Veteran Write Naked Contributor Carol Alexander returns with another helpful post. Carol’s previous post helped us learn ways of repurposing our work to earn more money. In the post below, Carol shares super simple steps we can take to stimulate creativity in our brains. I tried each one of these over the past week and I’m really happy with the level of energy and work I’m producing with my short stories!
5 Ways to Exercise Your Right Brain and Improve Your Writing
By Carol J. Alexander
As we know from high school anatomy, our brains consist of two hemispheres. The left side controls speech and analytical processes. The right side controls more of our imaginative, creative, and artistic activities. Some folks are left or right brain dominant. Others are more balanced. What some don’t realize, though, is that the right side of the brain controls and is stimulated by the left side of the body and the left side of the brain controls and is stimulated by the right side of the body. Consequently, we can improve the function of either side of our brains with various physical exercises.
Why is this important for writers? Because it seems that whenever we schedule uninterrupted time to work on our craft, our right brain becomes sluggish and our creativity takes the fastest train out of Dodge. Or, when we need to research for an important assignment like this one, analyzing or comparing statistics and scientific studies, the same thing happens.
So, no matter the task at hand, whether you are researching the best methods to kill off your villain, or describing his appearance, try the following exercises (on the correct side, of course.)
- Breathe through one nostril at a time. According to a 2012 study published in the International Journal of Yoga, practicing deep breathing through one nostril stimulates the opposite hemisphere of the brain. So, to stimulate your right brain, take deep breaths through your left nostril. If your left nostril is blocked, try using a natural decongestant.
- Clench a ball in your opposite hand. According to this study published by the National Center for Biotechnology Information, squeezing a ball in your left hand prior to embarking on a creative assignment will result in an increase in creative thought.
- Cover one eye. In their book Eye Yoga: How You See is How You Think, Dr. Jane Rigney Battenberg and Martha Rigney discuss eye patching. They suggest that by covering your right eye and looking through your left, you process with the right side of your brain, and the opposite is also true. So, to improve your creativity, they suggest covering your right eye for about 20 minutes. To improve your logical thinking, cover your left eye for the same length of time.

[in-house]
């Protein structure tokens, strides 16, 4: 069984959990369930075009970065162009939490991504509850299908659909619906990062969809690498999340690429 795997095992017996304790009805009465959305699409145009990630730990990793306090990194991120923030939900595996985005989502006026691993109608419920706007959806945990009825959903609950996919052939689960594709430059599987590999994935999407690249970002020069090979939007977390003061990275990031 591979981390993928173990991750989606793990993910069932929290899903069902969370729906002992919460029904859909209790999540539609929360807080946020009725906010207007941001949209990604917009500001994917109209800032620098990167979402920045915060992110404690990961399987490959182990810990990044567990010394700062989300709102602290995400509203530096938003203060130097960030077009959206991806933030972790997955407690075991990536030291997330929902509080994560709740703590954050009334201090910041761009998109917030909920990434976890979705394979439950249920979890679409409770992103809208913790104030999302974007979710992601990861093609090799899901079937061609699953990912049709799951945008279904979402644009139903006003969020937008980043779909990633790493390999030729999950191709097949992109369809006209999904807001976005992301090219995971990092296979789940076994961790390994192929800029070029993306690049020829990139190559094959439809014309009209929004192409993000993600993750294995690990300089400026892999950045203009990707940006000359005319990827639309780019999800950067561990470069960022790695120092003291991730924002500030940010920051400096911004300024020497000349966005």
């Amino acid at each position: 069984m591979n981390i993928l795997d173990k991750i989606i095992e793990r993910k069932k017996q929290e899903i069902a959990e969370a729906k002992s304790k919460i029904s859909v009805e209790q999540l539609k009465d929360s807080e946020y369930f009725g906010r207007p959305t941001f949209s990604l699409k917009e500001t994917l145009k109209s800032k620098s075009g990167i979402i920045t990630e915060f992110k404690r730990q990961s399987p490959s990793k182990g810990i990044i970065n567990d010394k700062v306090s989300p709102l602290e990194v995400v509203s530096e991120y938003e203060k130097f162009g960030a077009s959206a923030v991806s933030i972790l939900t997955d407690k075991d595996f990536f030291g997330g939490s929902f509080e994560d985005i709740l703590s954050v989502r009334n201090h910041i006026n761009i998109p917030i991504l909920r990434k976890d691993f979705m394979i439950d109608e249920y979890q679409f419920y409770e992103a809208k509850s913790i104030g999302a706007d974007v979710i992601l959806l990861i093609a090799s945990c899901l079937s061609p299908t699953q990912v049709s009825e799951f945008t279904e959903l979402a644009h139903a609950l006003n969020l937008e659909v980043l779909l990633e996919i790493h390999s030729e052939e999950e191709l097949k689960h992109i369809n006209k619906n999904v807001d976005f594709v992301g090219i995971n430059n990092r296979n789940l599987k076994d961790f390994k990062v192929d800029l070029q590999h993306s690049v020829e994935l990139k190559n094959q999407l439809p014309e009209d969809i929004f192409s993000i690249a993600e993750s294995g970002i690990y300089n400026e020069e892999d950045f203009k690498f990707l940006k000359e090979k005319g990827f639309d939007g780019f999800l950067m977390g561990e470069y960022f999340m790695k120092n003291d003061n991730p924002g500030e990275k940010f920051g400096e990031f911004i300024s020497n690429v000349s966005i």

- Paint or color something. Another study which discusses the relationship that our eyes have with our thinking found that the color red “is the most effective at enhancing our attention to detail, while blue is best at boosting our ability to think creatively.” So, if you still struggle to describe that villain in detail, try coloring or painting with the color blue before sitting down to write.
- Just move. No matter what your cognitive task, exercise is your friend. This study published by Frontiers in Human Neuroscience found “that acute exercise may affect both, divergent and convergent thinking.” Not an athlete? A study published in the Journal of Experimental Psychology reports that “Walking opens up the free flow of ideas, and it is a simple and robust solution to the goals of increasing creativity….”
While I don’t suggest that you do as my teenager did when I read this to him—walk in place while squeezing a stress ball in your left hand and closing your right nostril with your right hand, and staring at a blue sheet of paper with your left eye with your right eye closed—all at the same time. I suggest you try one thing at a time to see how your creativity improves. Who knows, these exercises just might fire the synapses that turn your creative drought into an artesian well of ideas.
Since 2007, Carol J. Alexander’s writing has appeared in over 70 national, regional and local publications. Currently, she is the home department writer for The Roanoker, the Hearth and Home writer for Acreage Life, the content manager of a niche food blog, and the managing editor of Shenandoah Living. Carol also offers other writing, editing and copywriting services, as classes and coaching for new freelancers.